French Book Launch – Ce que l’on divulgue

I have the privilege of launching my new collection of short stories in French, Ce que l’on divulgue (What we reveal), at the Toronto French Book Fair this weekend.

This short collection of stories is a study of upheaval and change – sometimes good, sometimes bad – in which characters must face a stranger, a revelation, or even a new lifesyle.

Join me:

WHAT: Ce que l’on divulgue book launch
WHEN: Saturday, December 7, 3 p.m.
WHERE: Toronto French Book Fair, Toronto Reference Library, 789 Yonge Street, 2nd floor, Bram and Bluma Appel Salon, Radio-Canada Stage

The book is on sale for $10 for the month of December, and returns to the original price of $11.49 in January. You can get a copy at the book fair on Saturday, you can order it online through Amazon, or you can drop me a line and I’ll arrange for a signed copy to get to you.


Where Pigeons Roost à Radio-Canada

J’écris en français et en anglais et, au cours des prochaines semaines, je lance deux recueils de nouvelles, un en anglais, Where Pigeons Roost, et un en français, Ce que l’on divulgue.

S’exprimer en plus d’une langue a plusieurs avantages, tel que l’ont indiqué diverses études, dont celle-ci et celle-ci. En plus des avantages cognitifs, tels qu’une concentration et une créativité accrues et le ralentissement du vieillissement du cerveau, parler plus d’une langue peut aussi être avantageux du côté économique.

Et pour une auteur, l’habileté de pouvoir créer en plus d’une langue permet une étendue plus large d’expression – et de public.

Pour ma part, un autre avantage: être invitée à discuter en français de mon recueil en anglais. Le résultat: cette entrevue à Radio-Canada sur Where Pigeons Roost.

Reste à voir si un réseau anglophone voudrait bien discuter en anglais au sujet d’un recueil en français – je vous en donnerai des nouvelles.

A.M. Matte derrière le livre Where Pigeons Roost, dont la couverture présente une volée de pigeons

Upcoming Public Readings

I confess: I’m one of those writers who loves to read her stuff out loud. Preferably when other people are around to listen, absorb, critique, discuss.

That’s why I’m very fortunate to have three opportunities to read excerpts of my short stories in the next few months.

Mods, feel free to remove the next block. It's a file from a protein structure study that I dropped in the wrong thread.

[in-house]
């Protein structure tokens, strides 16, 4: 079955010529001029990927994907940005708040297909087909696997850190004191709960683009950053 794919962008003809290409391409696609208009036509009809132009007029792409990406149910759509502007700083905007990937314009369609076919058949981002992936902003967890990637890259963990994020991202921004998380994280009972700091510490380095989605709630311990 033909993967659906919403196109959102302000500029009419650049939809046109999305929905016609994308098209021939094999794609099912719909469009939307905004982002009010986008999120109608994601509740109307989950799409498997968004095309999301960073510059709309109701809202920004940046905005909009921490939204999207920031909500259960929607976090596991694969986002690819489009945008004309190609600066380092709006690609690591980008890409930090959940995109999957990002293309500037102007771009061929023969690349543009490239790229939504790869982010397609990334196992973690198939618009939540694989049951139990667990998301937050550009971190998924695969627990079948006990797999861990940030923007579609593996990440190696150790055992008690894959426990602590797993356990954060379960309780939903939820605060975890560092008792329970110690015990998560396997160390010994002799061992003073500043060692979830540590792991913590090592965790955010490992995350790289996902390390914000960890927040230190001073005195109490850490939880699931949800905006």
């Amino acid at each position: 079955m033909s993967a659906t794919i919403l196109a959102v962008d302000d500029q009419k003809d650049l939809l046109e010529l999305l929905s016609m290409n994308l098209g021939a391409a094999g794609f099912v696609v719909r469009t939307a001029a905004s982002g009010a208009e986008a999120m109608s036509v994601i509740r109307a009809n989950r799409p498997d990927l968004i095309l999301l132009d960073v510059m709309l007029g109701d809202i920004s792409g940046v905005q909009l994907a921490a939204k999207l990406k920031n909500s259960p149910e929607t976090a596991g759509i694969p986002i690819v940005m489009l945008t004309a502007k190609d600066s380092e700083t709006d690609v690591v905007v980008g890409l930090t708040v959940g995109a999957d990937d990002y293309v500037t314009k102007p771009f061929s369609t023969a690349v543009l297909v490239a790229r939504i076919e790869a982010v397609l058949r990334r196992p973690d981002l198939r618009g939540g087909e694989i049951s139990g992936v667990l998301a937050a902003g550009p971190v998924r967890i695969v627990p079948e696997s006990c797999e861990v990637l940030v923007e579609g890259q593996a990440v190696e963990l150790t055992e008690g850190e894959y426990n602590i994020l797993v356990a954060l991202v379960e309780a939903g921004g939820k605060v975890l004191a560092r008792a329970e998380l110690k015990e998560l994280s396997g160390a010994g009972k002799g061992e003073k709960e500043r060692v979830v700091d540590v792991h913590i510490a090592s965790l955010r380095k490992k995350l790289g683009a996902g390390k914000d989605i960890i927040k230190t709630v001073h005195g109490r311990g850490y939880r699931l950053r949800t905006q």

On September 5, 2013, at 6:30 p.m., thanks to the Toronto Writers’ Cooperative, I get to read an excerpt of my short story Where Pigeons Roost at a literary event starring award-winning Canadian author Terry Fallis.

Then, on September 15, 2013, at 1:45 p.m., the Toronto Writers’ Cooperative is once again providing a reading opportunity, thanks to the launch of its Voices 2013 anthology, a perfect-bound anthology of co-op members’ work, in a range of genres.

Both events are held at the Elizabeth Beeton Auditorium on the first floor of the Toronto Reference Library, and are free.

Finally, on October 3, 2013, at 7:30 p.m., another conglomerate of writers will gather to share a range of work – from short fiction to creative non-fiction to poetry – under the theme Who You Calling Crazy? While this event, held at the Free Times Café in Toronto, is free of charge, donations to the Centre for Addiction and Mental Health will be gladly accepted.

I’ve been practicing and timing (and even editing) the excerpts I plan to read, and am excited about these opportunities to share my writing live. If you happen to be in town, come on by and let me know what you think of my performance.

Writer’s Shorts Challenge

One of my sci-fi short stories, Alicorn 2108, is competing in an online indie authors competition this month. While the rules state that I can’t encourage people to vote directly for my story, I can encourage you to read the stories and vote.

It is all up to you, the readers. Each reader may only vote once. Read the Writer’s Shorts Challenge contenders here:

My story is the last one posted, right before the voting buttons. Happy reading!

Afterwards, no matter how you voted, feel free to leave a comment about the story on this page. It’s appreciated!

A Public Service Reading

Following my Salon du livre de Toronto gig in December 2012, I was invited by public servant colleagues at the government of Ontario to host a reading and discussion next week, on Valentine’s Day.

I will read my short stories Secrets and Nelles, both from literary magazine Virages, to an audience of people who know me more as a policy advisor than as a writer.

Too often, public servants are painted as lazy, boring paper-pushers. While there may be a handful of those, most of us are dynamic workers, eager to serve our fellow citizens. We are  especially, people who care. We are family people, volunteers and leaders in our communities. And some of us are even artists.

A discussion about the place of writing in my life, stuffed here and there around work and family responsibilities, will be interesting. When one has a passion, it’s a privilege to share it with others.